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a good brand vs a bad brand in action

A Simple Demonstration of ‘Good’ Brand in Action Compared to a ‘Bad’ Brand

In the Edmonton airport trying to make a connection I ask an Air Canada desk, by accident, where my gate was. The response? “The Westjet counter is over there”, slightly annoyed pointing in a vague direction.

He could have helped me, I mean the question wasn’t difficult (unless it was that employees first day in the Airport which is highly unlikely) but Air Canada’s “brand” isn’t about helping or going to extra mile at all. I think their brand is more like “unless we know you have money, we don’t give a flying frog about you!”

I find my gate, as I’m going thru I over hear an Air Canada passenger ask the same question I did to a Westjet employee!(Oh the irony, I wonder if they’ll give the same response?) Not surprisingly the Westjeter just answered the question.

I waited and congratulated him on being “human”, you know just helping people? It’s kind of what makes us human. And its not hard.

Whatever you do in business you’re going to have an opportunity to say a version of “oh that’s not my job”. Make it your job, take the initiative, be a human.

I can’t imagine that Air Canada fellow has much fun only helping certain people, that’ll make you a grumpy Gus.

human-first-everything else later

What is a Brand?

What Is a “Brand”? | Episode 1 of #InTheLab

We hear this a lot; “Our image is our brand!” “Our logo is our brand!” “That ad is our brand!” “Our name is our brand!”

Wait, so what the hell IS your brand?

I like Bill Leider’s definition in his amazing book Brand Delusions

Your brand is a widely held set of beliefs and expectations of what you deliver and how you deliver it, validated by customer experiences.

Until communication was put on steroids thanks to the creation of this little thing called the Internet, “your brand” was just a set of beliefs and expectation of what you deliver and how you deliver it. Customers for the most part never talked. There was no Trip Advisor, Urban Spoon or Yelp. Back then your expectations of a product or service could be influenced by commercials, billboards, and other advertisements.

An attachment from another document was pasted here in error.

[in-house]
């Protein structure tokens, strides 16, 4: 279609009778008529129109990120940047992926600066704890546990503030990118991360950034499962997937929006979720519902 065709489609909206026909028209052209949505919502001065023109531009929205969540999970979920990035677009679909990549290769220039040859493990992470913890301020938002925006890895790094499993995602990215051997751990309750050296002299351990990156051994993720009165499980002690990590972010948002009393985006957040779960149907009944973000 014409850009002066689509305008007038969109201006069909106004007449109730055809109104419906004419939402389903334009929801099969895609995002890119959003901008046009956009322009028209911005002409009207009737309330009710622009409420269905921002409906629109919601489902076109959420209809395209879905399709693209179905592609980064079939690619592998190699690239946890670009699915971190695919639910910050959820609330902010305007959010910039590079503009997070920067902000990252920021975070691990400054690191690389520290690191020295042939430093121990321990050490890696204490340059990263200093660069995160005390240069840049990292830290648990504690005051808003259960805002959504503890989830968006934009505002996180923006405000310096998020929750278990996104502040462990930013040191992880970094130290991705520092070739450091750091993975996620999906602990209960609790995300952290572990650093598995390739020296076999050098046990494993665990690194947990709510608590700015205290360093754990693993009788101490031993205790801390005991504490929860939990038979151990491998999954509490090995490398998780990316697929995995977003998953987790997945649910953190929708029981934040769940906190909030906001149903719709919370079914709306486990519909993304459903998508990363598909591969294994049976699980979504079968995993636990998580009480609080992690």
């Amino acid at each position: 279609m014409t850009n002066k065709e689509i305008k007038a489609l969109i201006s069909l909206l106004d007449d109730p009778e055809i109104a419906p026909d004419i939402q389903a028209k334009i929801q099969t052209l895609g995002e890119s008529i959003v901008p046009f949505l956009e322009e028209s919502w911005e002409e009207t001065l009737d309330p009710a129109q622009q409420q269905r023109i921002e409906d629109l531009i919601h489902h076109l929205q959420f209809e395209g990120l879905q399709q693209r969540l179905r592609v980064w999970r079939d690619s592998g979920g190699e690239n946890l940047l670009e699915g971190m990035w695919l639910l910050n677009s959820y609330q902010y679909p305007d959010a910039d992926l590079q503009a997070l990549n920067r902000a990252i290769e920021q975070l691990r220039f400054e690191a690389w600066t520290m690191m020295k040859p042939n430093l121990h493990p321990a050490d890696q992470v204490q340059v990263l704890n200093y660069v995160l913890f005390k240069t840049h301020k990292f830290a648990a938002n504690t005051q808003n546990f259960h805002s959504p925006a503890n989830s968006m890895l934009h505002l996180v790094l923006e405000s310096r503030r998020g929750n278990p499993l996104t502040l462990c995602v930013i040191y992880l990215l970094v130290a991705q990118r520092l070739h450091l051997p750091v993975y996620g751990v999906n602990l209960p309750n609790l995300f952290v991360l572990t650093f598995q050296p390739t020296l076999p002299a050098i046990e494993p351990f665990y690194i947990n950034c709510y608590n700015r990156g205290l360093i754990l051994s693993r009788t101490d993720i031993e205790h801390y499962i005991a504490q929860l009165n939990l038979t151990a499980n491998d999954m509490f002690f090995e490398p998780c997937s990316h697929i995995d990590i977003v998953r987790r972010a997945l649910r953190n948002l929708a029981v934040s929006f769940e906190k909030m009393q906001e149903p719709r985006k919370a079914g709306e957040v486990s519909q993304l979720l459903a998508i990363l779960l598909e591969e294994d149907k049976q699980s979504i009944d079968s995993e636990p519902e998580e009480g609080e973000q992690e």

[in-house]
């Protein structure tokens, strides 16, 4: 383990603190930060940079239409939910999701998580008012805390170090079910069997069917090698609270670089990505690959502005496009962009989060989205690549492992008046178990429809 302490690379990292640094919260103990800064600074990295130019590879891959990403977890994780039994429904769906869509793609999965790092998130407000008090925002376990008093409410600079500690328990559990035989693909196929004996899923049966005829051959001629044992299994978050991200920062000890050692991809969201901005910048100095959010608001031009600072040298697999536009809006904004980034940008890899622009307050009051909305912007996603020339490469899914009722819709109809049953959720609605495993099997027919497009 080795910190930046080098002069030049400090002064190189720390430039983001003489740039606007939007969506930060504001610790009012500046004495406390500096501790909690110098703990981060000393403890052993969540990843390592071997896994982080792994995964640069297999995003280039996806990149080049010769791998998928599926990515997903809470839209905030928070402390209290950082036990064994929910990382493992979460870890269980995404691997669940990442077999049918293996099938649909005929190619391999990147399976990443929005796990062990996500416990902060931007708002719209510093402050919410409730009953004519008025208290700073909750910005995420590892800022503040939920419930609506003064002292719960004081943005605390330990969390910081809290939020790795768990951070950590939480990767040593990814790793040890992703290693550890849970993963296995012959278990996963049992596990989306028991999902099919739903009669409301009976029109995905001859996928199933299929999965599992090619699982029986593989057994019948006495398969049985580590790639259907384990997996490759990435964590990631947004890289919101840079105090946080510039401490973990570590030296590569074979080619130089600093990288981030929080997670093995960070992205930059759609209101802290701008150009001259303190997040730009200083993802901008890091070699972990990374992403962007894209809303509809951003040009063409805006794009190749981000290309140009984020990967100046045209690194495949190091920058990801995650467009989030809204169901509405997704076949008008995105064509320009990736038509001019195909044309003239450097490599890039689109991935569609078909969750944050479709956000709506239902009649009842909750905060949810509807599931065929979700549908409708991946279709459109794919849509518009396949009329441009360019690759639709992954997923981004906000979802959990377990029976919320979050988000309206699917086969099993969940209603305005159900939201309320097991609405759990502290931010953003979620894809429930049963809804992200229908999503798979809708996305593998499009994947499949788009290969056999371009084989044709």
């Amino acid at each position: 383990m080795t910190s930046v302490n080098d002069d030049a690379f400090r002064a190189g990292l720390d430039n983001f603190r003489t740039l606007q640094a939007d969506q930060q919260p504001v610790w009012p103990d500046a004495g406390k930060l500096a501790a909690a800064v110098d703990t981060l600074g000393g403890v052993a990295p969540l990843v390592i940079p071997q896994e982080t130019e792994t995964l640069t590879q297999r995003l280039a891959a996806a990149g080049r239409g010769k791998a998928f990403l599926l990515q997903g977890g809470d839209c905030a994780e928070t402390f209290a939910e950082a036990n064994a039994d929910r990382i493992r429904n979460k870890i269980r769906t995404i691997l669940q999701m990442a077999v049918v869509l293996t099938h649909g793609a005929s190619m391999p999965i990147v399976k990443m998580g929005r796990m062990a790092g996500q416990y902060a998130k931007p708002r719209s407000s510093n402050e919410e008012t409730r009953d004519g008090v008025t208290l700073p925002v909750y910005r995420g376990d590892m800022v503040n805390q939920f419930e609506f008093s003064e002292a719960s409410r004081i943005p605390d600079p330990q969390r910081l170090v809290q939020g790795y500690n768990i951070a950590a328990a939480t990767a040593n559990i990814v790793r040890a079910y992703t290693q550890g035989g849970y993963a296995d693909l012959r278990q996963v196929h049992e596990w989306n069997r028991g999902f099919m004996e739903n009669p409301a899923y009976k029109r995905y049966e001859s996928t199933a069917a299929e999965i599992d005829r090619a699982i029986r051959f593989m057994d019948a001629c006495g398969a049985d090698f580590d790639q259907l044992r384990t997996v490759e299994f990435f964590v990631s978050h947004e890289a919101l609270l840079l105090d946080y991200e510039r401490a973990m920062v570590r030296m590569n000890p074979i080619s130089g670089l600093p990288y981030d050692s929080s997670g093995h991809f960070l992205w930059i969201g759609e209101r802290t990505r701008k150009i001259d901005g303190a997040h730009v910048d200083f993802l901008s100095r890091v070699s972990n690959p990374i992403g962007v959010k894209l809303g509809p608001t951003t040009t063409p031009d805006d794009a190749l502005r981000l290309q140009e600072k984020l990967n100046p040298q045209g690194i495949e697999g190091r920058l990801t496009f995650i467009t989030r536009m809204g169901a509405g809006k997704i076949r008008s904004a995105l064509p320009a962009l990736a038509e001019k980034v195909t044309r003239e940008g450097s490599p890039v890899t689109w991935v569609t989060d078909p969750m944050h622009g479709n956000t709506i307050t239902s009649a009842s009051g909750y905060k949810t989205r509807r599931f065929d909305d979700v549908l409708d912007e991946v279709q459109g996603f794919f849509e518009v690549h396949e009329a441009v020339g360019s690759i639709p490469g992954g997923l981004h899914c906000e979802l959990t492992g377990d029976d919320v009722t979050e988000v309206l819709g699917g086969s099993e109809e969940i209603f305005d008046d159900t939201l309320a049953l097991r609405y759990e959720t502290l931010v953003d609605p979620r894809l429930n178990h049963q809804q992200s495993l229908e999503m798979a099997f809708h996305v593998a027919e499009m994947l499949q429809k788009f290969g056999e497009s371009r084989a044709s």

Companies (Brands) could change the way you thought of them based simply on a catchy tune played before a movie or during your favourite sitcom….

“My baloney has a first name…”. 

“Everyone loves Marine land!”

“Don’t cha put it in your mouth…”

“Let’s go out to the kitchen…”.

Have you heard an amazingly catchy jingle as of late? Possibly the Charlie Bit My Finger kid or Susan Boyle would be the closest.

Back then it was much easier to get your message out to the masses. You really could create major awareness for your brand or product, and it worked. The problem now is we don’t have one channel we always watch, there’s several hundred. Also, because we’ve been seeing these ads since we entered the world it’s hard to differ the signal from the noise.

Back to the definition of a “brand”.

You no longer are in control of your brand.

Everyone else is. Your brand is what people say about you behind your back. Your brand is what I find when I Google you. Your brand is what your customers say about you once they’ve left your store. Your brand is what people think of you whether you like it or not.

You can’t control it. You can only influence it. Customer service can help it (think Westjet), advertising can grow it (think Tim Horton’s), a smart HR policy will enhance it (think Whole Foods), but it’s the combination of every tiny little thing you do. Every time you come in contact with a customer or potential customer they either like you a little bit more or a little bit less. If you still think people can be indifferent to your brand, they probably can, but that’s a recipe for a competitor to come in and steal those customers away from your mediocre organization.

You’re better off creating remarkable experiences with every touch point you have with customers. From answering the phone and e-mailing, to your business cards and promotional items. Everything communication tactic is a chance to show the world what your brand is made of. Hopefully, after coming across your innovative brand several times over, your potential customer says:

“aww shucks, who is this amazing company that keeps making me smile?”. Now you don’t have to sell to them, they already are sold.

 

branding don't buy in

What You Need To Know About Branding

Brand Delusions BookI just finished what I think is one of the best books written on Branding I’ve ever read. It’s called Brand Delusions. It teaches you what branding is by telling a story of company in trouble and how they saved their brand. It’s an entertaining way to learn about branding and the counter-arguments you’re going to get when you try to adapt a new culture in your company.

Your Brand is a widely held set of beliefs and expectations about what you deliver and how you deliver it, validated by customers’ experiences.

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